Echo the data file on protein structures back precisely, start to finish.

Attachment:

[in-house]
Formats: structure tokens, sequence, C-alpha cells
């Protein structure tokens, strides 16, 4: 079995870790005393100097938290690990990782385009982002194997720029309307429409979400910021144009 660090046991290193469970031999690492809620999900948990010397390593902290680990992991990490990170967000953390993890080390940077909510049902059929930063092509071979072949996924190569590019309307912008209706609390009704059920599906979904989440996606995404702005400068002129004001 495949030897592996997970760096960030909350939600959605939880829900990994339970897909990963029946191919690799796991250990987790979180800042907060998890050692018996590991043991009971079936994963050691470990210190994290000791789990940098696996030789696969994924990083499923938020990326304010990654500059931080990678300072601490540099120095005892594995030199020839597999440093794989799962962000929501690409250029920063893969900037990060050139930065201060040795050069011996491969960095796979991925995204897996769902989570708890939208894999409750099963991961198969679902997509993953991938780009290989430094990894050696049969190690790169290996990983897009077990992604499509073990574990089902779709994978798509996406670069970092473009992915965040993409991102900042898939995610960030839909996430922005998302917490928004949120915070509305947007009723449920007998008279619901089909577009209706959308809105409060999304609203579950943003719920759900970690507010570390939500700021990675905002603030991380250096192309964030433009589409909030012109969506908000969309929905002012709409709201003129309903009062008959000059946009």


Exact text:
[in-house]
Formats: structure tokens, sequence, C-alpha cells
């Protein structure tokens, strides 16, 4: 079995870790005393100097938290690990990782385009982002194997720029309307429409979400910021144009 660090046991290193469970031999690492809620999900948990010397390593902290680990992991990490990170967000953390993890080390940077909510049902059929930063092509071979072949996924190569590019309307912008209706609390009704059920599906979904989440996606995404702005400068002129004001 495949030897592996997970760096960030909350939600959605939880829900990994339970897909990963029946191919690799796991250990987790979180800042907060998890050692018996590991043991009971079936994963050691470990210190994290000791789990940098696996030789696969994924990083499923938020990326304010990654500059931080990678300072601490540099120095005892594995030199020839597999440093794989799962962000929501690409250029920063893969900037990060050139930065201060040795050069011996491969960095796979991925995204897996769902989570708890939208894999409750099963991961198969679902997509993953991938780009290989430094990894050696049969190690790169290996990983897009077990992604499509073990574990089902779709994978798509996406670069970092473009992915965040993409991102900042898939995610960030839909996430922005998302917490928004949120915070509305947007009723449920007998008279619901089909577009209706959308809105409060999304609203579950943003719920759900970690507010570390939500700021990675905002603030991380250096192309964030433009589409909030012109969506908000969309929905002012709409709201003129309903009062008959000059946009």